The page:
In 156 AD, Polycarp the Catholic Bishop of Smyrna – a disciple of John the Evangelist -- was put to death by the Roman authorities for refusing to deny Jesus Christ as “Lord and God.” Within the recorded martyrdom of Polycarp the Catholic Bishop of Smyrna, there exists the most vivid account of the apostolic Churches reserving the relics of those martyred for the faith in a location over which they celebrated the Lord’s Supper:

“So we later took up his bones (Polycarp's), more
Arm of St. Polycarp 
precious than costly stones and more valuable than gold, and laid them away in a suitable place. There the Lord will permit us, so far as possible, to gather together in joy and gladness to celebrate the day of his martyrdom as a birthday, in memory of those athletes who have gone before, and to train and make ready those who are to come hereafter. Such are the things concerning the blessed Polycarp, who, martyred at Smyrna along with twelve others from Philadelphia, is alone remembered so much the more by everyone that he is even spoken of by the heathen in every place. He was not only a noble teacher, but also a distinguished martyr, whose martyrdom all desire to imitate as one according to the gospel of Christ. By his patient endurance he overcame the wicked magistrate and so received the crown of immortality; and he rejoices with the apostles and all the righteous to glorify God the Father Almighty and to bless our Lord Jesus Christ, the Savior of our souls and Helmsman of our bodies and Shepherd of the Catholic Church throughout the world.”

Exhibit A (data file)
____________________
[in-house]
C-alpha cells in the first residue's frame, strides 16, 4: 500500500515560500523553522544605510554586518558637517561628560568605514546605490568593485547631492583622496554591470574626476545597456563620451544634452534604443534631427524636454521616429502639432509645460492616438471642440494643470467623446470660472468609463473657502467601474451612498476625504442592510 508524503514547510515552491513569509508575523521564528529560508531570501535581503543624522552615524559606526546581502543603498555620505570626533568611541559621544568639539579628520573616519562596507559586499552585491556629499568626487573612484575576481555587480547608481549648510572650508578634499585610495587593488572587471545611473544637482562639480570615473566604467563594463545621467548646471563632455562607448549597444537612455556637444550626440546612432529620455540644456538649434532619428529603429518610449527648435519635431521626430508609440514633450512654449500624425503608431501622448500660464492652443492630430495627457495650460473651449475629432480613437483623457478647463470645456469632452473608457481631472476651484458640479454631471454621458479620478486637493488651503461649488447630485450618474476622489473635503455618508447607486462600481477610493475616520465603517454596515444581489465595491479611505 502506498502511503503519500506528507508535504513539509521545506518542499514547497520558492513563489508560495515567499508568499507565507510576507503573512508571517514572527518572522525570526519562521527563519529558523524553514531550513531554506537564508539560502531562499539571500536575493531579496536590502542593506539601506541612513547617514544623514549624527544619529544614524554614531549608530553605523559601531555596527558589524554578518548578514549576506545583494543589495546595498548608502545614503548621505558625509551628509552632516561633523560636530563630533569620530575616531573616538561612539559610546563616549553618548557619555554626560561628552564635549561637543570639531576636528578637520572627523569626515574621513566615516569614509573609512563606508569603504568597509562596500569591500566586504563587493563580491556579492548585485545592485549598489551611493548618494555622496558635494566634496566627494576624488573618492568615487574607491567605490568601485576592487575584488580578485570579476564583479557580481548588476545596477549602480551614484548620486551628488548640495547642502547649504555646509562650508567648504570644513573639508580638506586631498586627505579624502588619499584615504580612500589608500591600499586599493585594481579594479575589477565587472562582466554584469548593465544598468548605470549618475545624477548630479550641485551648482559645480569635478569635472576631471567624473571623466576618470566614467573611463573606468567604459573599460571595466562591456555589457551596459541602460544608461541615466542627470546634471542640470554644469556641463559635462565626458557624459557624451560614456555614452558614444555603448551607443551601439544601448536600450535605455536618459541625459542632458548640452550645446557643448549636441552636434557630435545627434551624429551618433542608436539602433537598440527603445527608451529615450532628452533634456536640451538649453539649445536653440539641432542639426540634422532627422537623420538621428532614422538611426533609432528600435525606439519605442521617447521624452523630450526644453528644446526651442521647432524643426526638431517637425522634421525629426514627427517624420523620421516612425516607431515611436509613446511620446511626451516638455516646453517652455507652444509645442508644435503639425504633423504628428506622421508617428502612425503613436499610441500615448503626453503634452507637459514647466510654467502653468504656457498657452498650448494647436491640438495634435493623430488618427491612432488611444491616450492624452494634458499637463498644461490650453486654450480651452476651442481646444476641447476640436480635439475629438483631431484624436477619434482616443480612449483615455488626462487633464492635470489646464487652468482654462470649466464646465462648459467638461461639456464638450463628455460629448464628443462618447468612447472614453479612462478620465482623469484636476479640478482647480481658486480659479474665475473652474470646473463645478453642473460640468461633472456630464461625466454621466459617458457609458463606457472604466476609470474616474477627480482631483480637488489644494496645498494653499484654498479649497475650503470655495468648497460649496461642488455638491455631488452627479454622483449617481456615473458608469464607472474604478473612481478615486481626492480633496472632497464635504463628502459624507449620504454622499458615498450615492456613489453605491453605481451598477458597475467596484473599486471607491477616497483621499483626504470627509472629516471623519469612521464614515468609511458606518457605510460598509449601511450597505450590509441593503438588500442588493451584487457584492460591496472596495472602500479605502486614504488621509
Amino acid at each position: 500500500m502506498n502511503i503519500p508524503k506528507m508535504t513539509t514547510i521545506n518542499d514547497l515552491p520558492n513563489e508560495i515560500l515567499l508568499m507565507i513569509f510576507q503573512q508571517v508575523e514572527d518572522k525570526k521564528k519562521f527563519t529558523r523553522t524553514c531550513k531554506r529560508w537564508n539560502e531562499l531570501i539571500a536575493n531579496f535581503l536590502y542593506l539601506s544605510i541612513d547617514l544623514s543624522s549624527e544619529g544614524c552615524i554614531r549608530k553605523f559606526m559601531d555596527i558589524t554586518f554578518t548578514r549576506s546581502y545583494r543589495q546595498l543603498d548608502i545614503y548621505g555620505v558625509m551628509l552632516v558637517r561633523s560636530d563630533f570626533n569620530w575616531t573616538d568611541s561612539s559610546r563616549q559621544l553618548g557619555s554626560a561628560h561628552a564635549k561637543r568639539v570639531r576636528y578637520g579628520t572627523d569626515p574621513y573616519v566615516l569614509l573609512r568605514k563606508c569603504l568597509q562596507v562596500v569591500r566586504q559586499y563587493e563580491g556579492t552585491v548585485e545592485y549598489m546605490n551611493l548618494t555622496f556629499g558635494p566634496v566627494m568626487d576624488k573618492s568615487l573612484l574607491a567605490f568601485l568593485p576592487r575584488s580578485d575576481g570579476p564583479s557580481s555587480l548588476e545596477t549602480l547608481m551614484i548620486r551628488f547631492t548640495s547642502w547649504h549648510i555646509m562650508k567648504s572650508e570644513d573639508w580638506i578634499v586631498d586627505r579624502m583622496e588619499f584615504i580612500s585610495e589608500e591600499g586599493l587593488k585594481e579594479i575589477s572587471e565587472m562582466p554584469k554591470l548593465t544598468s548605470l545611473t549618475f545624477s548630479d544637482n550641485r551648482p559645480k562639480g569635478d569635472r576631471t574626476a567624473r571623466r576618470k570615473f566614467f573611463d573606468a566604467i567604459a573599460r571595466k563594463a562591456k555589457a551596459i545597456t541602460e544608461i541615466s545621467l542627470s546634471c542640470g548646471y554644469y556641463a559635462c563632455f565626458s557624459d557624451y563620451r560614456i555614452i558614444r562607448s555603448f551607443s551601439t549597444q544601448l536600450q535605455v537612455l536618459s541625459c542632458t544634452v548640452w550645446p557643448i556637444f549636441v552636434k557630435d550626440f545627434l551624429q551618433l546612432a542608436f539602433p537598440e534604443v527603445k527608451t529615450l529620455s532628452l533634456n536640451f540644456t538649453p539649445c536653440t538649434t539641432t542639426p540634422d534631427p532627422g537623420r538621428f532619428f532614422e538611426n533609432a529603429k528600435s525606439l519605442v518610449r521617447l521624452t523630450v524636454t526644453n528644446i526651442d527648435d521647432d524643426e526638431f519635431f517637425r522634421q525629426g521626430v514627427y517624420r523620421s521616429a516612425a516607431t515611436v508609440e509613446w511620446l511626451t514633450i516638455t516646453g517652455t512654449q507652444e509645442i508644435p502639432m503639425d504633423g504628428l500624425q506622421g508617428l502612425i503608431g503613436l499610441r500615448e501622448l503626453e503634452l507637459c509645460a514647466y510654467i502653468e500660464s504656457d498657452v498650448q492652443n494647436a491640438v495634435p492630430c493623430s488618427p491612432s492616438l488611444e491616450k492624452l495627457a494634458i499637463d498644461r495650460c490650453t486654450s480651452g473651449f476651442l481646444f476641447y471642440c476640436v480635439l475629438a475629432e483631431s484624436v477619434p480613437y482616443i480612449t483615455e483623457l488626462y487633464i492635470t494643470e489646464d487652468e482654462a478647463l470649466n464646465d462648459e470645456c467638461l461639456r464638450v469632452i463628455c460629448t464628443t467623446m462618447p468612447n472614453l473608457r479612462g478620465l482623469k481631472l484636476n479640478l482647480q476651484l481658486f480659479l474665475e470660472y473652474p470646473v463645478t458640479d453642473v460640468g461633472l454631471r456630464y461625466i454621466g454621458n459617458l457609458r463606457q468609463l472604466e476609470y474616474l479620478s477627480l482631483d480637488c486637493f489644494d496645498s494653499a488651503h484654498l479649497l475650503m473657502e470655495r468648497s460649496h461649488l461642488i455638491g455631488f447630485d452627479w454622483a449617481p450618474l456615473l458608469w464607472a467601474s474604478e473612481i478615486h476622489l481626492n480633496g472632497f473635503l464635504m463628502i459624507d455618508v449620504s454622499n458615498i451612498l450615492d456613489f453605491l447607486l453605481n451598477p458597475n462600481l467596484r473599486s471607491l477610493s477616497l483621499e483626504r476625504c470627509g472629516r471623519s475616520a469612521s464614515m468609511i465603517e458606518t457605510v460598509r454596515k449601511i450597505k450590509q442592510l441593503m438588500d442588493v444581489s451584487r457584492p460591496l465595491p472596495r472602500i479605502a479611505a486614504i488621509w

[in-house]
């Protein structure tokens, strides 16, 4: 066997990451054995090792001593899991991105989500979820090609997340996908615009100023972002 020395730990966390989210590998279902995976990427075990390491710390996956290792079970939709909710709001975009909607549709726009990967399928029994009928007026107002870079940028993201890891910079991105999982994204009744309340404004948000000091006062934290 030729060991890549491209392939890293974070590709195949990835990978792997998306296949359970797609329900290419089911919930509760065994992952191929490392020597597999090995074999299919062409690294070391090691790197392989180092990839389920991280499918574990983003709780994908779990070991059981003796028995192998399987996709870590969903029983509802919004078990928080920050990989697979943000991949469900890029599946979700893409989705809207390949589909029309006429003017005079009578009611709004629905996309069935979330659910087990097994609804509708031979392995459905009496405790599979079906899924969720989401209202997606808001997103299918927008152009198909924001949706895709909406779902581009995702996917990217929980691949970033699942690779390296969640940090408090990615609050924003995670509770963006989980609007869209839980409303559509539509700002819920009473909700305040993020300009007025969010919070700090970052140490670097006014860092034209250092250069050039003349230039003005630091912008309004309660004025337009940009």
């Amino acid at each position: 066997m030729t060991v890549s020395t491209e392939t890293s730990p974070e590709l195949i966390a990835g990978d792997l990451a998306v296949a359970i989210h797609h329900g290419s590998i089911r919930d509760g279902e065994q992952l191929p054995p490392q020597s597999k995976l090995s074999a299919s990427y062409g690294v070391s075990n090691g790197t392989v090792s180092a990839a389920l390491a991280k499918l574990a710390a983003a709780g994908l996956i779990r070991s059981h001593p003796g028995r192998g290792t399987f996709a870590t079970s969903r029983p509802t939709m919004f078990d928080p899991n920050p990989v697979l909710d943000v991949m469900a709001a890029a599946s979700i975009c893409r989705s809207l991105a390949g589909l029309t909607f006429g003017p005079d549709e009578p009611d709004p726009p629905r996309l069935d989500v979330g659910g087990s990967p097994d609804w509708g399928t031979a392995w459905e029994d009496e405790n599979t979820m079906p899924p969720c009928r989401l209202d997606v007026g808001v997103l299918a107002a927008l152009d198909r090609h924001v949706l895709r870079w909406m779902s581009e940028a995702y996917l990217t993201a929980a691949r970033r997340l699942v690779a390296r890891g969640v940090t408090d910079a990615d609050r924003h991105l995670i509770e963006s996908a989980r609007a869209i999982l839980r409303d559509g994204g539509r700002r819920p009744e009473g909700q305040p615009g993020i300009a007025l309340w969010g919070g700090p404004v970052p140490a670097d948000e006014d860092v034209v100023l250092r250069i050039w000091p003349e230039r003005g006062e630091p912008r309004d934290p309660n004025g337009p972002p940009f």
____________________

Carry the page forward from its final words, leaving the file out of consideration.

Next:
Catholic is distinguished from other movements in the Christian world then, which were Gnostic, a movement of pre-Christian origin that taught Christ was an emissary of a divine being, which was esoteric knowledge (gnosis) and enabled the redemption of the human spirit.

The accounting of Polycarp’s martyrdom is identified as “The letter of the Church in Smyrna to the Church in Philomelium.” This account was made by a man named Pionius, who writes, “While searching diligently for the copy of the accounts from Gaius, I was given a revelation of the blessed Polycarp, who appeared to me, as I shall explain later.” Pionius makes a “matter of fact” confession to his fellow Christian travelers that Polycarp, who was martyred, made himself present to him (Pionius). Pionius’ manner of writing about the encounter with Polycarp is a normative matter of fact. He understands and his audience understands that the communion and bond of peace which exists between the saints in heaven and saints on earth is sometimes visibly manifested.

In summary, within the Apostles’ Creed there is the article of faith which includes, “We believe in the Holy Spirit, the communion of saints, the forgiveness of sins, the resurrection of the body, and life everlasting. AMEN.” 

Did you enjoy this piece. Lawrence Fox has also written: Just Discovered! The Gospel of Symbols

1 comment:

  1. Thank you for this very inspiring piece of work! Great job!